Ellen Mazel, M.Ed. CTVI works in the Educational Partnerships Program at Perkins School for the Blind. In 2008, Ellen was named National Teacher of the Year for Children with Multiple Disabilities by the Council of Schools for the Blind (COSB). Ellen has expertise in the area of Deaf-Blindness, early intervention, cortical vision impairment, and transition.
CVI is a term that has come into use within the last 10-15 years. The initials stand for “Cortical Visual Impairment” or “Cerebral Visual Impairment”. It is also sometimes referred to as “Neurological Visual Impairment”. CVI is a brain based visual impairment where there has been damage to the visual centers of the brain. Vision is processed in more than 30 areas of the brain. These areas may process movement, relative motion, color, edges, all the aspects that give typically sighted persons functional vision. In CVI, the eyes of the child may be healthy and normal but the child does not use vision in a typical way. Some children also struggle with both CVI and ocular visual impairments. These must be assessed separately and programmed for separately. After looking at several common characteristics, the doctor may determine the child has CVI. These characteristics include attention to specific colors usually yellow and red, attention to movement of items in the environment, light gazing or non purposeful gaze, preference for one visual field, atypical visual reflexive responses, lack of attention to distance, attention to familiar items rather than novel items, poorer visual skills in complex visual or auditory environments, poorer visual skills if positioned poorly and an increased time to visually find items.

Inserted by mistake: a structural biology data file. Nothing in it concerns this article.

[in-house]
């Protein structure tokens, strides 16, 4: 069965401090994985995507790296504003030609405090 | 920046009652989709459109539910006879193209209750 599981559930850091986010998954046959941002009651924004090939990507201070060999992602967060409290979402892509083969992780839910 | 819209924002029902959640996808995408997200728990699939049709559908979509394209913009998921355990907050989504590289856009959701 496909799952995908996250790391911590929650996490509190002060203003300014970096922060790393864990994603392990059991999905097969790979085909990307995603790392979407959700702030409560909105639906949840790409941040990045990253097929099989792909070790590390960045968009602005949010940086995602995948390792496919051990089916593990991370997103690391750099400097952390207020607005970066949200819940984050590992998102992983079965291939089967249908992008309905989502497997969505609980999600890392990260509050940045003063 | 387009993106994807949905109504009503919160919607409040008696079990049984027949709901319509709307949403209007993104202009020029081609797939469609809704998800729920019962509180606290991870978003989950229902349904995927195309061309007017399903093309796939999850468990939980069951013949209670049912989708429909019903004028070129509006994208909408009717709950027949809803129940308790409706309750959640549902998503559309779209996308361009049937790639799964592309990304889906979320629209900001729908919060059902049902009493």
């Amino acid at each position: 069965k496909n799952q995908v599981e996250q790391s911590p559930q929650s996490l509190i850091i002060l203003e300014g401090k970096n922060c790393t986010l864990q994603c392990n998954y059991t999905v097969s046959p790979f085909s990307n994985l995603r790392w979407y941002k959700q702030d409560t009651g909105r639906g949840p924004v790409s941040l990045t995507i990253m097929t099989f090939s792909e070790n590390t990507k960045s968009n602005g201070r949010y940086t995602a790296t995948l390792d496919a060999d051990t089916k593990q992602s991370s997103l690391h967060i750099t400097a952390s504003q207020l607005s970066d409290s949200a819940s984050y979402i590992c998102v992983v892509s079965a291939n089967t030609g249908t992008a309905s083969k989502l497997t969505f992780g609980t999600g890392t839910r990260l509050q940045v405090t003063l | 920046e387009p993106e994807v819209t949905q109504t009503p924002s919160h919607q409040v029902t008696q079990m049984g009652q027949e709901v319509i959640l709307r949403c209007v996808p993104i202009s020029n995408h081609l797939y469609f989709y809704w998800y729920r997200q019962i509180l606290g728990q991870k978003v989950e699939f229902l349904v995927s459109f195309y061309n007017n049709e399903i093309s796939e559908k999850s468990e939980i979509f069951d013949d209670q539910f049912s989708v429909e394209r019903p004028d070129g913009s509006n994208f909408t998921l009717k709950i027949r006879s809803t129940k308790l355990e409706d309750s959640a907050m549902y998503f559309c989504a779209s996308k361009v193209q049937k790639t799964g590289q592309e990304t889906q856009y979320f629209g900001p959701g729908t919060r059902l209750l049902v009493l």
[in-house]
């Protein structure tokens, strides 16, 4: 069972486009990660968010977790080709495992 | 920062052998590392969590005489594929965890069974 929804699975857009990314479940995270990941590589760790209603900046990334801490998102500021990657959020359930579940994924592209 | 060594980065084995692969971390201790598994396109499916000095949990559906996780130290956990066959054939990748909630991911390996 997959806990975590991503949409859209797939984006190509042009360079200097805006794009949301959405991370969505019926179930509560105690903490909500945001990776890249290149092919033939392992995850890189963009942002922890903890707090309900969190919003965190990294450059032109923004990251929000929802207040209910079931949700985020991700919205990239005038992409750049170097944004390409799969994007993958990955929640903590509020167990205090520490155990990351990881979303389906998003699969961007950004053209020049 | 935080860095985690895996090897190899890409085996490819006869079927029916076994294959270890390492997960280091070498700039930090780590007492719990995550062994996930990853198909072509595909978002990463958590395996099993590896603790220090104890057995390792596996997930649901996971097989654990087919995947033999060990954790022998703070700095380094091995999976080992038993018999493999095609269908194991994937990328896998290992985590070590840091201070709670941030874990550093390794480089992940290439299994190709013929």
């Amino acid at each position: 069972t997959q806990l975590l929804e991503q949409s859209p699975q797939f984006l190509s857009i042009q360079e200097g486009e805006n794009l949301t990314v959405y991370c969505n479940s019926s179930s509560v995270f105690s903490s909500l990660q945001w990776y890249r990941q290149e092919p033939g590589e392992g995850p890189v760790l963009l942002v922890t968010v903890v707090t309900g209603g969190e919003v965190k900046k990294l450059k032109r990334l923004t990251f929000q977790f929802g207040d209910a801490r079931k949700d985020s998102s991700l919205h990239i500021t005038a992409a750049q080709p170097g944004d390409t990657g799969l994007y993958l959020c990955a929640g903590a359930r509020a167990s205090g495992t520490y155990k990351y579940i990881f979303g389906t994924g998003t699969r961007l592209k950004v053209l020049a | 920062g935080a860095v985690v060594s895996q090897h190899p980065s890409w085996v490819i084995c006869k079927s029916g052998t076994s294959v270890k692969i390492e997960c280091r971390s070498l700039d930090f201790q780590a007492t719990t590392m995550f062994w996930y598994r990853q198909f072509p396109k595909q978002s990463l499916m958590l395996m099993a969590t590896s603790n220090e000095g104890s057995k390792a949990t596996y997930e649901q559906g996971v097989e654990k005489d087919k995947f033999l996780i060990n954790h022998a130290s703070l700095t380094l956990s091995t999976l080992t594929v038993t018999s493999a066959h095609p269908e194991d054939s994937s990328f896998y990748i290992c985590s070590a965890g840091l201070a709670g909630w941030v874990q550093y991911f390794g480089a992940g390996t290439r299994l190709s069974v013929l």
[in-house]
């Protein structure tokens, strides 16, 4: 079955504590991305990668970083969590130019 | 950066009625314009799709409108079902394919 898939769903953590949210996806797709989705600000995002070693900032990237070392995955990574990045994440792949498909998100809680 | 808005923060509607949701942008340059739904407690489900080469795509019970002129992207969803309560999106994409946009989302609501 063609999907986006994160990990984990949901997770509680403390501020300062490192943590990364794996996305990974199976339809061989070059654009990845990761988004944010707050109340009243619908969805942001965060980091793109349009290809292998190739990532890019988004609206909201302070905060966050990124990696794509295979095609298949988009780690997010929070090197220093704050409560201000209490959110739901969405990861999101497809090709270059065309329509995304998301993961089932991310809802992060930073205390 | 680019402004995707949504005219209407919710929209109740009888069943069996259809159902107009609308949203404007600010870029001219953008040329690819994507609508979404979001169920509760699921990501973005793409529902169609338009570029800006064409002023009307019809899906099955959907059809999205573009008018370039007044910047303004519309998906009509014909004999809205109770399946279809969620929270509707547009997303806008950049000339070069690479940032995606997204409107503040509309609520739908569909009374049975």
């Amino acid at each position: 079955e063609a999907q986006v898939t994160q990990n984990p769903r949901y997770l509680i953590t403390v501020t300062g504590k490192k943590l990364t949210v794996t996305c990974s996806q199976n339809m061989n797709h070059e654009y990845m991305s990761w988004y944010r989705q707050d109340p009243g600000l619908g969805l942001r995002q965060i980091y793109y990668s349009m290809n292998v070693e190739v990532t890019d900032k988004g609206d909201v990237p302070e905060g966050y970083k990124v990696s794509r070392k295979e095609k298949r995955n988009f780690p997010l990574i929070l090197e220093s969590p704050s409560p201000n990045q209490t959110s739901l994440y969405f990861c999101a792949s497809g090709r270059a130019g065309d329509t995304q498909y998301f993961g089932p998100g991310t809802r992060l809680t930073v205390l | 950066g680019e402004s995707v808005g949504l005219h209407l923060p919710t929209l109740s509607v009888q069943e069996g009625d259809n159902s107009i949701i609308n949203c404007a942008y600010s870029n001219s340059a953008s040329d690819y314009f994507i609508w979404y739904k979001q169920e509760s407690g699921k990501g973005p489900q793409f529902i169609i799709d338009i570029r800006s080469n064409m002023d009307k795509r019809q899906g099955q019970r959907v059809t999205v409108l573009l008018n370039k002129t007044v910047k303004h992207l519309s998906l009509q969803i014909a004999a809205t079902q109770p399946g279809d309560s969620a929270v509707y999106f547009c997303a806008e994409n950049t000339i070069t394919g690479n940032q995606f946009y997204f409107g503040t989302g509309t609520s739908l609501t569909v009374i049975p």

Strategies for CVI are completely different than strategies for ocular loss. With CVI there is a an important focus on improvement. The child must be carefully assessed and the strategies designed to support skills and move to resolve the vision difficulties. Strategies after assessing the child focus on choosing materials and creating environmental adaptations to allow the child to process the visual information to the child’s best abilities. Strategies include use of color, movement, wait time, presentation in the optimal visual field, using familiar items, controlling and using light systematically, reducing visual, auditory and positional complexity, and presenting items in near space.
The apparent fluctuation in visual skills is often a result of change in environments and variations in light levels, visual, auditory and positional complexity. The child may also see familiar items quicker and look at them longer than looking at novel items.
Christine Roman Lantzy’s book Cortical Visual Impairment: An Approach to Assessment and Intervention is an excellent tool for learning about CVI, CVI assessment and building strategies. America Printing House for the Blind (APH) has great information on their website. Perkins released a webcast about CVI basics: Cortical Vision Impairment: Assessment and Intervention. Articles by Dr. Dutton, Dr. William Good, Dr. Mary Morse, and Lea Hyvärinen are full of excellent information.
By Perkins eLearning